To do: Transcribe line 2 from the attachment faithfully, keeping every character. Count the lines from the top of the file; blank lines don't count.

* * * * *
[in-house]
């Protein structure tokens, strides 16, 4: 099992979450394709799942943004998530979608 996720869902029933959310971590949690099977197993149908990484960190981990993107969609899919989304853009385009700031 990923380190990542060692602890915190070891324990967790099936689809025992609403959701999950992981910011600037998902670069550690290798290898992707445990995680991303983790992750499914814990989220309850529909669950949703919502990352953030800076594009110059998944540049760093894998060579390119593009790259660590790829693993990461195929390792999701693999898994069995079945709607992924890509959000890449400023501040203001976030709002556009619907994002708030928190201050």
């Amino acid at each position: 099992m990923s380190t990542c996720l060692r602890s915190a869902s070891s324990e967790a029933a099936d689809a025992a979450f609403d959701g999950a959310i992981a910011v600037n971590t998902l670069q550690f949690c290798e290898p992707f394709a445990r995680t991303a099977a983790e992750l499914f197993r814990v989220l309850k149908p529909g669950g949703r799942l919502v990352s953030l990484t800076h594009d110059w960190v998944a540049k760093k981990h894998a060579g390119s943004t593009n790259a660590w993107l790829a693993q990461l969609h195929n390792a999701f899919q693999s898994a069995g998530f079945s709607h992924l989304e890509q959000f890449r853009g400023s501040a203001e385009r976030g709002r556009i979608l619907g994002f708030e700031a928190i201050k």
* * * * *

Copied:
């Protein structure tokens, strides 16, 4: 099992979450394709799942943004998530979608 996720869902029933959310971590949690099977197993149908990484960190981990993107969609899919989304853009385009700031 990923380190990542060692602890915190070891324990967790099936689809025992609403959701999950992981910011600037998902670069550690290798290898992707445990995680991303983790992750499914814990989220309850529909669950949703919502990352953030800076594009110059998944540049760093894998060579390119593009790259660590790829693993990461195929390792999701693999898994069995079945709607992924890509959000890449400023501040203001976030709002556009619907994002708030928190201050």